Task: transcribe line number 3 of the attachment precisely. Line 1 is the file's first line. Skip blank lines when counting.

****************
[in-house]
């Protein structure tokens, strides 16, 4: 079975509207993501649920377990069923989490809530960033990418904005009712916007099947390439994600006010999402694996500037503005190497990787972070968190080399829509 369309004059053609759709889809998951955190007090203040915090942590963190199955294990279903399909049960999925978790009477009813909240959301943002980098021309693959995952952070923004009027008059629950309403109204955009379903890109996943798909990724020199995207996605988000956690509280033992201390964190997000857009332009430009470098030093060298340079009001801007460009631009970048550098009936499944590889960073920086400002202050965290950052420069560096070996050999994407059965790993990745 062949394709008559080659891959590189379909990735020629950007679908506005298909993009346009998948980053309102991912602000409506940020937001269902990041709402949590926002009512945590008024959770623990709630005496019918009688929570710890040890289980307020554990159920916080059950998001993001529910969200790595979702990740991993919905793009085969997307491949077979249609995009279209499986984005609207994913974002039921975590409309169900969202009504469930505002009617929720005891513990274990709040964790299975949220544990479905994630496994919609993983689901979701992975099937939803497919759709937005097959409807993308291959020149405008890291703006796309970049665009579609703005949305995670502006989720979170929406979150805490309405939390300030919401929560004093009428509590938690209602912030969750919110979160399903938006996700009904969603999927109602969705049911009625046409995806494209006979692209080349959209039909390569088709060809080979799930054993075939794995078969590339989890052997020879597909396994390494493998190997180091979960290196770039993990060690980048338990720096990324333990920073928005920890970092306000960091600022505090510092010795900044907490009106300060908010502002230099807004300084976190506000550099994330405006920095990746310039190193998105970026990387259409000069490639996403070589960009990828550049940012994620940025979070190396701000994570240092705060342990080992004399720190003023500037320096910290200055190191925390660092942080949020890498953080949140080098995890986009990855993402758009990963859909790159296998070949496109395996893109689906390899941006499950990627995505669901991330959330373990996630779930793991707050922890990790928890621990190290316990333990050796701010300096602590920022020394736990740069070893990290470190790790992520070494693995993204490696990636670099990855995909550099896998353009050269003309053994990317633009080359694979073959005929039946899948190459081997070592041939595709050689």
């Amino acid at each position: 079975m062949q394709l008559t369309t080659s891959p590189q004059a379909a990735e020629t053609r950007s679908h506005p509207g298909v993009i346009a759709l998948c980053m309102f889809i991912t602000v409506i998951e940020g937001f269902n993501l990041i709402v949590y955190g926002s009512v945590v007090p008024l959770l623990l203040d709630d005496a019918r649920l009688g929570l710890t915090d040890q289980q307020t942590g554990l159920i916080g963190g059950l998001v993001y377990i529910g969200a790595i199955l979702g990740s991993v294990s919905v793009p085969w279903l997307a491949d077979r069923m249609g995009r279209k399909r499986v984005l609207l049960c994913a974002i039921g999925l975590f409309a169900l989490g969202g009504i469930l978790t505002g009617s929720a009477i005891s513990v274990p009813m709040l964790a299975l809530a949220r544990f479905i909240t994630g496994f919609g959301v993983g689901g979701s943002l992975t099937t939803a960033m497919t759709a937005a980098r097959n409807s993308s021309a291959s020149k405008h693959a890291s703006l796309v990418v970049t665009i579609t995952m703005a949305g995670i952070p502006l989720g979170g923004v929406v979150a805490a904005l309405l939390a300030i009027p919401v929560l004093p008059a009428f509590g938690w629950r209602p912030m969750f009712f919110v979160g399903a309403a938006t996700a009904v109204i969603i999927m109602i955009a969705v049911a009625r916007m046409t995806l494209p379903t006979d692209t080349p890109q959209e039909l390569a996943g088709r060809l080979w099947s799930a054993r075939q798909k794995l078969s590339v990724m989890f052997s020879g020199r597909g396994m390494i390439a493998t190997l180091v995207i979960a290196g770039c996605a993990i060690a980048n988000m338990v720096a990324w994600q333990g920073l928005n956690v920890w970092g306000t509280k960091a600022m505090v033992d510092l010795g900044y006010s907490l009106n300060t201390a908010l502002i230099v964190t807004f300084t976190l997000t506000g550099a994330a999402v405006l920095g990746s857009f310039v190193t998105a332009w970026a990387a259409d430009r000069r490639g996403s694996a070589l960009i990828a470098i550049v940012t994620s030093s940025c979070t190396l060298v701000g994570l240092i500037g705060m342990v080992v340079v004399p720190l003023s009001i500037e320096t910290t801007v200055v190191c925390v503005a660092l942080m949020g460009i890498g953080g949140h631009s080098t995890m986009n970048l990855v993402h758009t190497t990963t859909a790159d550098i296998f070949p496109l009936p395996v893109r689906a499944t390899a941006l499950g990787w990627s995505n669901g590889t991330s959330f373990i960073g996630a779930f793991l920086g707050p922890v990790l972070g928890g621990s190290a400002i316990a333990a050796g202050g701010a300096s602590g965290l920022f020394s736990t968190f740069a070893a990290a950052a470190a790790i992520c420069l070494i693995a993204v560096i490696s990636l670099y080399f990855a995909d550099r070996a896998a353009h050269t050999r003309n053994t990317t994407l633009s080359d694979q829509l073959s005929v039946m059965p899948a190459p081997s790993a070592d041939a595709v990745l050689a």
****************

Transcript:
């Amino acid at each position: 079975m062949q394709l008559t369309t080659s891959p590189q004059a379909a990735e020629t053609r950007s679908h506005p509207g298909v993009i346009a759709l998948c980053m309102f889809i991912t602000v409506i998951e940020g937001f269902n993501l990041i709402v949590y955190g926002s009512v945590v007090p008024l959770l623990l203040d709630d005496a019918r649920l009688g929570l710890t915090d040890q289980q307020t942590g554990l159920i916080g963190g059950l998001v993001y377990i529910g969200a790595i199955l979702g990740s991993v294990s919905v793009p085969w279903l997307a491949d077979r069923m249609g995009r279209k399909r499986v984005l609207l049960c994913a974002i039921g999925l975590f409309a169900l989490g969202g009504i469930l978790t505002g009617s929720a009477i005891s513990v274990p009813m709040l964790a299975l809530a949220r544990f479905i909240t994630g496994f919609g959301v993983g689901g979701s943002l992975t099937t939803a960033m497919t759709a937005a980098r097959n409807s993308s021309a291959s020149k405008h693959a890291s703006l796309v990418v970049t665009i579609t995952m703005a949305g995670i952070p502006l989720g979170g923004v929406v979150a805490a904005l309405l939390a300030i009027p919401v929560l004093p008059a009428f509590g938690w629950r209602p912030m969750f009712f919110v979160g399903a309403a938006t996700a009904v109204i969603i999927m109602i955009a969705v049911a009625r916007m046409t995806l494209p379903t006979d692209t080349p890109q959209e039909l390569a996943g088709r060809l080979w099947s799930a054993r075939q798909k794995l078969s590339v990724m989890f052997s020879g020199r597909g396994m390494i390439a493998t190997l180091v995207i979960a290196g770039c996605a993990i060690a980048n988000m338990v720096a990324w994600q333990g920073l928005n956690v920890w970092g306000t509280k960091a600022m505090v033992d510092l010795g900044y006010s907490l009106n300060t201390a908010l502002i230099v964190t807004f300084t976190l997000t506000g550099a994330a999402v405006l920095g990746s857009f310039v190193t998105a332009w970026a990387a259409d430009r000069r490639g996403s694996a070589l960009i990828a470098i550049v940012t994620s030093s940025c979070t190396l060298v701000g994570l240092i500037g705060m342990v080992v340079v004399p720190l003023s009001i500037e320096t910290t801007v200055v190191c925390v503005a660092l942080m949020g460009i890498g953080g949140h631009s080098t995890m986009n970048l990855v993402h758009t190497t990963t859909a790159d550098i296998f070949p496109l009936p395996v893109r689906a499944t390899a941006l499950g990787w990627s995505n669901g590889t991330s959330f373990i960073g996630a779930f793991l920086g707050p922890v990790l972070g928890g621990s190290a400002i316990a333990a050796g202050g701010a300096s602590g965290l920022f020394s736990t968190f740069a070893a990290a950052a470190a790790i992520c420069l070494i693995a993204v560096i490696s990636l670099y080399f990855a995909d550099r070996a896998a353009h050269t050999r003309n053994t990317t994407l633009s080359d694979q829509l073959s005929v039946m059965p899948a190459p081997s790993a070592d041939a595709v990745l050689a």